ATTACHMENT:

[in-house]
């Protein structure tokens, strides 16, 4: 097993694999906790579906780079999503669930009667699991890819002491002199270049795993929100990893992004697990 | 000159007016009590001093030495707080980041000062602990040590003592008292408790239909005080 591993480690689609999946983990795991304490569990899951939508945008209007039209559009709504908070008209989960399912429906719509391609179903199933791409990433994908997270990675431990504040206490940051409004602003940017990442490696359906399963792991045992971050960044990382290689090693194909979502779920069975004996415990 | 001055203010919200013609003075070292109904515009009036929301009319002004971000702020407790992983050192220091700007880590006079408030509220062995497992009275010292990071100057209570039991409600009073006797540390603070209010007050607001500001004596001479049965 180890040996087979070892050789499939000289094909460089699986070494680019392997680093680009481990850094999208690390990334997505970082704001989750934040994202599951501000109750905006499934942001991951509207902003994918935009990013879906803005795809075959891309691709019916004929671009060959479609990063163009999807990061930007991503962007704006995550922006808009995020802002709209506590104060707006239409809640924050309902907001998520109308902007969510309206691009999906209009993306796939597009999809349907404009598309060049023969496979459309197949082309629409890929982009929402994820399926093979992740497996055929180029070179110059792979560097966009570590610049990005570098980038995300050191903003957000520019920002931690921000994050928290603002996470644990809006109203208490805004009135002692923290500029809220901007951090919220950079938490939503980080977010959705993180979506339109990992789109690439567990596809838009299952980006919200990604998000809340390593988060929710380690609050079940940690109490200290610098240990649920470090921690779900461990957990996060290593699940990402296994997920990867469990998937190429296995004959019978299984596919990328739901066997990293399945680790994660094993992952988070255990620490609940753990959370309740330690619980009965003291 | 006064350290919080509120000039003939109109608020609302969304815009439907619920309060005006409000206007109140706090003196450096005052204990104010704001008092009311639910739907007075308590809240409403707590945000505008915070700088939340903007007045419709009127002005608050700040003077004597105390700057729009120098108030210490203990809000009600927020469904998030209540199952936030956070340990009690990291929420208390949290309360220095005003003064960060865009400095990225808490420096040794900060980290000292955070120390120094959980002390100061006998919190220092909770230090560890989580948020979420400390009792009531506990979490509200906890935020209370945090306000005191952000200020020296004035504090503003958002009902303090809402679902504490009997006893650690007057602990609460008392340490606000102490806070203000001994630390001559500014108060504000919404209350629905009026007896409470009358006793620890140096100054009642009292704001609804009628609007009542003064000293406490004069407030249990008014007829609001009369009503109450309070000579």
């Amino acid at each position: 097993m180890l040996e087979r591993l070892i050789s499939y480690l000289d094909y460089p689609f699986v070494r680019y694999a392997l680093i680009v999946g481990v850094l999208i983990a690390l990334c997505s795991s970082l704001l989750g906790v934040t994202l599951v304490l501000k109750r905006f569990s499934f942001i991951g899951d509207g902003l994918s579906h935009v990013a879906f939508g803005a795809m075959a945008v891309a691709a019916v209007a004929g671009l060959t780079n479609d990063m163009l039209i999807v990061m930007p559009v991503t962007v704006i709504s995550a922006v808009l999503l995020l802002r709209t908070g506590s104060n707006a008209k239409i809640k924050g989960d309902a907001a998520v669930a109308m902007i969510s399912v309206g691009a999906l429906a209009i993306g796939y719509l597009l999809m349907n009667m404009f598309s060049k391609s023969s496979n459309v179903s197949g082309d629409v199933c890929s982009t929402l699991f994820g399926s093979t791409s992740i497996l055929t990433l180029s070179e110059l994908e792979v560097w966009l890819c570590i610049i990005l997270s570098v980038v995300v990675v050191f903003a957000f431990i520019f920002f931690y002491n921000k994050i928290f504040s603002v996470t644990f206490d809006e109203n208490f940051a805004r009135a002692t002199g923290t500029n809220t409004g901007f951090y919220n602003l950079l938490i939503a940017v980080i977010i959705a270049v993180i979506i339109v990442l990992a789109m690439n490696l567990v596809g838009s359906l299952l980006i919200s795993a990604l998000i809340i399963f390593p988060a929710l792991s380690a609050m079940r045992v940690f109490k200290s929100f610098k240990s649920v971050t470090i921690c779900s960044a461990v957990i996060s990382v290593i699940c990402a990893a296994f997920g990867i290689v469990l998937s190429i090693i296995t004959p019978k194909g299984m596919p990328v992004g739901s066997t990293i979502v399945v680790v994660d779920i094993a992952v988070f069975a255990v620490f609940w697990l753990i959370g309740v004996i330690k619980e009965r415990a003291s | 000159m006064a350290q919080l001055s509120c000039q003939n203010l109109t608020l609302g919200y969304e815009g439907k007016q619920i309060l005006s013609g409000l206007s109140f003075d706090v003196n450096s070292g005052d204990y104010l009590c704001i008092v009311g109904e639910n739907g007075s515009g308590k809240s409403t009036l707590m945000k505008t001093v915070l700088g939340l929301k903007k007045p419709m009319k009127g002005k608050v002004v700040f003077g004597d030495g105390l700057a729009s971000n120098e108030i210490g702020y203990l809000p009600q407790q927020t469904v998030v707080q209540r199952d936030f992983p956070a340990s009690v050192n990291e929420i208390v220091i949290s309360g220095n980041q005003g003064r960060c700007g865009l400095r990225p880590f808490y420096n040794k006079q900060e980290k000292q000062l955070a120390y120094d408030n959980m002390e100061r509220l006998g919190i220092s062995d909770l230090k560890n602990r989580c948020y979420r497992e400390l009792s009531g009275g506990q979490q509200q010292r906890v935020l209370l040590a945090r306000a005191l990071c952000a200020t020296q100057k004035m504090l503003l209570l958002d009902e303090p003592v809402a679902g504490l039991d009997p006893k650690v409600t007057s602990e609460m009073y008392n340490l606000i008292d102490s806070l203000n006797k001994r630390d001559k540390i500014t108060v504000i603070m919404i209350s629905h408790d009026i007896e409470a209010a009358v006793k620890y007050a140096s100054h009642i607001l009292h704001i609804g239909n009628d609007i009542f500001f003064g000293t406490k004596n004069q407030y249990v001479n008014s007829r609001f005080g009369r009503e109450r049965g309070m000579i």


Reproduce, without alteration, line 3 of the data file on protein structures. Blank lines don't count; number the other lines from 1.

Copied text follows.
């Amino acid at each position: 097993m180890l040996e087979r591993l070892i050789s499939y480690l000289d094909y460089p689609f699986v070494r680019y694999a392997l680093i680009v999946g481990v850094l999208i983990a690390l990334c997505s795991s970082l704001l989750g906790v934040t994202l599951v304490l501000k109750r905006f569990s499934f942001i991951g899951d509207g902003l994918s579906h935009v990013a879906f939508g803005a795809m075959a945008v891309a691709a019916v209007a004929g671009l060959t780079n479609d990063m163009l039209i999807v990061m930007p559009v991503t962007v704006i709504s995550a922006v808009l999503l995020l802002r709209t908070g506590s104060n707006a008209k239409i809640k924050g989960d309902a907001a998520v669930a109308m902007i969510s399912v309206g691009a999906l429906a209009i993306g796939y719509l597009l999809m349907n009667m404009f598309s060049k391609s023969s496979n459309v179903s197949g082309d629409v199933c890929s982009t929402l699991f994820g399926s093979t791409s992740i497996l055929t990433l180029s070179e110059l994908e792979v560097w966009l890819c570590i610049i990005l997270s570098v980038v995300v990675v050191f903003a957000f431990i520019f920002f931690y002491n921000k994050i928290f504040s603002v996470t644990f206490d809006e109203n208490f940051a805004r009135a002692t002199g923290t500029n809220t409004g901007f951090y919220n602003l950079l938490i939503a940017v980080i977010i959705a270049v993180i979506i339109v990442l990992a789109m690439n490696l567990v596809g838009s359906l299952l980006i919200s795993a990604l998000i809340i399963f390593p988060a929710l792991s380690a609050m079940r045992v940690f109490k200290s929100f610098k240990s649920v971050t470090i921690c779900s960044a461990v957990i996060s990382v290593i699940c990402a990893a296994f997920g990867i290689v469990l998937s190429i090693i296995t004959p019978k194909g299984m596919p990328v992004g739901s066997t990293i979502v399945v680790v994660d779920i094993a992952v988070f069975a255990v620490f609940w697990l753990i959370g309740v004996i330690k619980e009965r415990a003291s | 000159m006064a350290q919080l001055s509120c000039q003939n203010l109109t608020l609302g919200y969304e815009g439907k007016q619920i309060l005006s013609g409000l206007s109140f003075d706090v003196n450096s070292g005052d204990y104010l009590c704001i008092v009311g109904e639910n739907g007075s515009g308590k809240s409403t009036l707590m945000k505008t001093v915070l700088g939340l929301k903007k007045p419709m009319k009127g002005k608050v002004v700040f003077g004597d030495g105390l700057a729009s971000n120098e108030i210490g702020y203990l809000p009600q407790q927020t469904v998030v707080q209540r199952d936030f992983p956070a340990s009690v050192n990291e929420i208390v220091i949290s309360g220095n980041q005003g003064r960060c700007g865009l400095r990225p880590f808490y420096n040794k006079q900060e980290k000292q000062l955070a120390y120094d408030n959980m002390e100061r509220l006998g919190i220092s062995d909770l230090k560890n602990r989580c948020y979420r497992e400390l009792s009531g009275g506990q979490q509200q010292r906890v935020l209370l040590a945090r306000a005191l990071c952000a200020t020296q100057k004035m504090l503003l209570l958002d009902e303090p003592v809402a679902g504490l039991d009997p006893k650690v409600t007057s602990e609460m009073y008392n340490l606000i008292d102490s806070l203000n006797k001994r630390d001559k540390i500014t108060v504000i603070m919404i209350s629905h408790d009026i007896e409470a209010a009358v006793k620890y007050a140096s100054h009642i607001l009292h704001i609804g239909n009628d609007i009542f500001f003064g000293t406490k004596n004069q407030y249990v001479n008014s007829r609001f005080g009369r009503e109450r049965g309070m000579i």